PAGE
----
Athens Greece has been a dream since I first learned about mythology

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Every since I was in 5th grade, I have dreamed of going to the places where the Greek gods were. I was most excited about my favorite goddess, Athena. The attributes I admired about her were her wisdom, peace, and the craft of weaving. I remember devouring mythology so that I could be transported to other spaces and time. I often fancied myself a little goddess or even a demi-goddess. Since I was adopted, I liked to invent stories behind who I was-I naturally became a pretty good storyteller-a weaver.
Wisdom is the attribute I most strive for. I want to possess the ability to think and act with knowledge, common sense, experience and insight. I aspire to use these qualities in my everyday life, but especially when working with children. My major, being early childhood education, affords me with the ability to contemplate the higher wisdom that children innately have. It also allows me the experience and understanding of what factors stifle that precious ability that children are born with, yet is side-railed as they hit puberty. How much of that is through the heedless pressure that adults place on them to be what society dictates and not what they are born to be?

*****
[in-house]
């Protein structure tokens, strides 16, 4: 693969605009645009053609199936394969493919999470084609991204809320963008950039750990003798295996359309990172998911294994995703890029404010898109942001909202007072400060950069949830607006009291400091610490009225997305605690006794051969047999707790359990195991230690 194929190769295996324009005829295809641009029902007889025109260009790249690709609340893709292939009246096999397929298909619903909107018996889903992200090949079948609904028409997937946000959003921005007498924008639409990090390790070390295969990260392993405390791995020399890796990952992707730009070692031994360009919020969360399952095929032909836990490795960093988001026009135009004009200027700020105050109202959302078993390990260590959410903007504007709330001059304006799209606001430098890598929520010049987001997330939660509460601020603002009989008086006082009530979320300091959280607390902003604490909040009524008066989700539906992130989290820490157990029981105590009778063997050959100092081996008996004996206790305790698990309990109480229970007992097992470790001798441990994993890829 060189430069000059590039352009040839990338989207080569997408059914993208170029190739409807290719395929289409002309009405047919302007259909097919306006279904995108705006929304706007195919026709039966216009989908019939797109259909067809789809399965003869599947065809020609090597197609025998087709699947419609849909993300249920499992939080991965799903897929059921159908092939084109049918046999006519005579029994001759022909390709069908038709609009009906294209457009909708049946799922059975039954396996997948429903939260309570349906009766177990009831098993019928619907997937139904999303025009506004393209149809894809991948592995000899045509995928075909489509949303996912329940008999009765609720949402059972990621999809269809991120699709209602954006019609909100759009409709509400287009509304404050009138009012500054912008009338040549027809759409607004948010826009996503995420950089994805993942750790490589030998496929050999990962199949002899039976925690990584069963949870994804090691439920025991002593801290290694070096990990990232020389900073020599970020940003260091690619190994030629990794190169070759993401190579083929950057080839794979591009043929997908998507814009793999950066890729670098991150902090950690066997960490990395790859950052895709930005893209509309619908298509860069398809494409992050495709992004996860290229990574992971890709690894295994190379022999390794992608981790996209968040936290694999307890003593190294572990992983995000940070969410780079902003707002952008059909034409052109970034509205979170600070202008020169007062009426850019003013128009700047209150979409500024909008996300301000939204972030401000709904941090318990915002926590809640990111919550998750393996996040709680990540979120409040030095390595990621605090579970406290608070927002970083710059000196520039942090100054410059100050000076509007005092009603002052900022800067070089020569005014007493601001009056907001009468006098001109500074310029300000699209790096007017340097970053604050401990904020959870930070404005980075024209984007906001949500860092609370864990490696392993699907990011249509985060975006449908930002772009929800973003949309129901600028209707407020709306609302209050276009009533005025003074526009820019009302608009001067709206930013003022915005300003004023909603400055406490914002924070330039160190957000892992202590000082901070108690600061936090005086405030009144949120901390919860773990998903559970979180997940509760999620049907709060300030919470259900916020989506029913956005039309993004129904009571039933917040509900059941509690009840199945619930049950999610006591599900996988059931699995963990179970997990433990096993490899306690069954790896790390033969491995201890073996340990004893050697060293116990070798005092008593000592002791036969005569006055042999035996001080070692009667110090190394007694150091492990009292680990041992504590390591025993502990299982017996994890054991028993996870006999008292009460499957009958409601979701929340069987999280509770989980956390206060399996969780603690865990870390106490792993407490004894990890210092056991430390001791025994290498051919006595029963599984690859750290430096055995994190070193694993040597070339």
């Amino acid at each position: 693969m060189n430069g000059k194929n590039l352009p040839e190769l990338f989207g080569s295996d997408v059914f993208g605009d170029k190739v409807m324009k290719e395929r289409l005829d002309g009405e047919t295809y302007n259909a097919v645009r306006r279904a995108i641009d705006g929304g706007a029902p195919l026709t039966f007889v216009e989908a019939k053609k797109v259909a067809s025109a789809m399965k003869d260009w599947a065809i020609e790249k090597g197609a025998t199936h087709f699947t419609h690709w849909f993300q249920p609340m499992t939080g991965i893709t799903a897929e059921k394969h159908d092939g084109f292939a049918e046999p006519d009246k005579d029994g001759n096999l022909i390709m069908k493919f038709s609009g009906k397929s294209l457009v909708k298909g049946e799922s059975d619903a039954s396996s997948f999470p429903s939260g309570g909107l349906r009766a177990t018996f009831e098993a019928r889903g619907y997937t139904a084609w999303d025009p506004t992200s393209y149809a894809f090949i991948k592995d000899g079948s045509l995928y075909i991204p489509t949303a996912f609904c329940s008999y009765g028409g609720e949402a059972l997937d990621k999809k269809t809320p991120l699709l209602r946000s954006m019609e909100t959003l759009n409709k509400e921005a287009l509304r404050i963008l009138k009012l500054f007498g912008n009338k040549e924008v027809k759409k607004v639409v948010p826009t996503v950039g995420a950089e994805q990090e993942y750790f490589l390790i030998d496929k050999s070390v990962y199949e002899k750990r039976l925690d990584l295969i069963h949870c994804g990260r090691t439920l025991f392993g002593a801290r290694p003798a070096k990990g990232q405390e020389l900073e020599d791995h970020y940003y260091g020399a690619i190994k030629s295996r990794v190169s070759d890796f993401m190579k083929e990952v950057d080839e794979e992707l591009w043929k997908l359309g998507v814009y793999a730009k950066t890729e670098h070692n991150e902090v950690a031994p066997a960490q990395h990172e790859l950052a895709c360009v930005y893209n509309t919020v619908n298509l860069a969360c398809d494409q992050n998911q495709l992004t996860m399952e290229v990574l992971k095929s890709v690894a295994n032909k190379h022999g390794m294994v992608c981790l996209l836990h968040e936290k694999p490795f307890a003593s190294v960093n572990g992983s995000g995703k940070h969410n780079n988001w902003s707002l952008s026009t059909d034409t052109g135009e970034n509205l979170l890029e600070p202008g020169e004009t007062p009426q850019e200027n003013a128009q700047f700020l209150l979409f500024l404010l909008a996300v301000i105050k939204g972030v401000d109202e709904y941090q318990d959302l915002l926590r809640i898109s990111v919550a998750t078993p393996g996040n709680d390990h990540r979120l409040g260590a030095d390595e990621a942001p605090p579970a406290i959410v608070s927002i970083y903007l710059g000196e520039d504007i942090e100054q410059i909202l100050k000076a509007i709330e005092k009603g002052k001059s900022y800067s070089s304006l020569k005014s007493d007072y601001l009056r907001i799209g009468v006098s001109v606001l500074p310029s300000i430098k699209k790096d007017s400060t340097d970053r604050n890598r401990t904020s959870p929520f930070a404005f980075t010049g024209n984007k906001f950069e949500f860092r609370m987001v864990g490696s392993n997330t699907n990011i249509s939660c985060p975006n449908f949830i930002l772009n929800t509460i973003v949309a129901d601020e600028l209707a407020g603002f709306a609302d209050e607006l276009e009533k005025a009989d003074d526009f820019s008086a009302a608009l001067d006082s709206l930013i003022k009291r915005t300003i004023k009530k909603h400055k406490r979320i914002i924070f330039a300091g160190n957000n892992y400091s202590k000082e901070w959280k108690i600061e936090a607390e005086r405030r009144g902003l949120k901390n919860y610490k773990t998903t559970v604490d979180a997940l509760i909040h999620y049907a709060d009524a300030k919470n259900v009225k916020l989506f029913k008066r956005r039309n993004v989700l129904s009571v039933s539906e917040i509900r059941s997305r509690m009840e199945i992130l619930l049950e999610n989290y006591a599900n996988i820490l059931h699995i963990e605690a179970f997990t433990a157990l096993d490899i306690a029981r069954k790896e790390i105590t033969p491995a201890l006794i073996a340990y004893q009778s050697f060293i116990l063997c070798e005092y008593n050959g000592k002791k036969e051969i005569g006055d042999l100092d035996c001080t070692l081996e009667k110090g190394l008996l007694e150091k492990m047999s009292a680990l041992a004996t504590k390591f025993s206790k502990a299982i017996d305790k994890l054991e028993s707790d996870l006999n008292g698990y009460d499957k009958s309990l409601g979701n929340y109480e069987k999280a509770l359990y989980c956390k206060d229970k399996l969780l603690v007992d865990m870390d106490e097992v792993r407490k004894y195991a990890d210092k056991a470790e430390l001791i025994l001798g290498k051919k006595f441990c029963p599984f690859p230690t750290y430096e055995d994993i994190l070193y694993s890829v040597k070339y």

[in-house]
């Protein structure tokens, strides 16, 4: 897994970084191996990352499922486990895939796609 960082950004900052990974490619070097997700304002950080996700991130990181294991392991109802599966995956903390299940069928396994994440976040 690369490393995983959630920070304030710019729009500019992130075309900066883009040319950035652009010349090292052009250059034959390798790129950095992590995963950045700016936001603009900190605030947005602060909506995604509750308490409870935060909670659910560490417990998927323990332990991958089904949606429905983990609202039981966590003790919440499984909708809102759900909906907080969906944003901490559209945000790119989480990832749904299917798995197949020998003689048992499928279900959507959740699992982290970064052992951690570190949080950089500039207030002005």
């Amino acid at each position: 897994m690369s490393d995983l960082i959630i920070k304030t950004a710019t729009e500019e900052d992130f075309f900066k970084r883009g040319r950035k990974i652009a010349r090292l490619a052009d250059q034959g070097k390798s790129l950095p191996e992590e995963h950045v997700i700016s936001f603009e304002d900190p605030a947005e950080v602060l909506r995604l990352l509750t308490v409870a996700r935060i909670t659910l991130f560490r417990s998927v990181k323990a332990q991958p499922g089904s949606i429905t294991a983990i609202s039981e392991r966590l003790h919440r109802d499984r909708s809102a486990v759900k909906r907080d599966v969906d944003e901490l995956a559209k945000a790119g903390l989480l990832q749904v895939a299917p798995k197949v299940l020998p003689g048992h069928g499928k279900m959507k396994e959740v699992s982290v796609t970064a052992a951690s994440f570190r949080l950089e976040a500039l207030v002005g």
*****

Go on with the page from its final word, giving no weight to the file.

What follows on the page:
We are in dire need of a Plato, Aristotle, Socrates and/or Pythagoras. Interestingly, these major schools of thought come from Greece. Wouldn’t it be fantastic to have these great minds available to children and young adults, to help them grow and nurture their critical thinking?
Early childhood education is not new. It began as far back as around 400 BC in Greece. Depending on your gender and social standing, you would receive training as a child for your future occupation. Plato’s academy was a great example of a holistic learning environment; outside in the fresh air, people respectfully discussing and learning from each other. It’s even said that Plato wanted to establish preschools with curriculum based on music, storytelling and games. He believed that children had defined knowledge and a teacher was meant to remind them of it. In this I disagree, I believe they have infinite knowledge and teachers are meant to give provocation for children to bring forth their understanding and compound on it in this world of senses. His pupil, Aristotle also wanted to develop mind and body, to help children create good habits and an enjoyment of learning through play.
I am on my way to Greece to further delve into the schools of thought and uncover more truths about early childhood education. Why re-invent the wheel? Lets bring it out of the past, share it with the children and let it naturally be a metamorphosis for them today.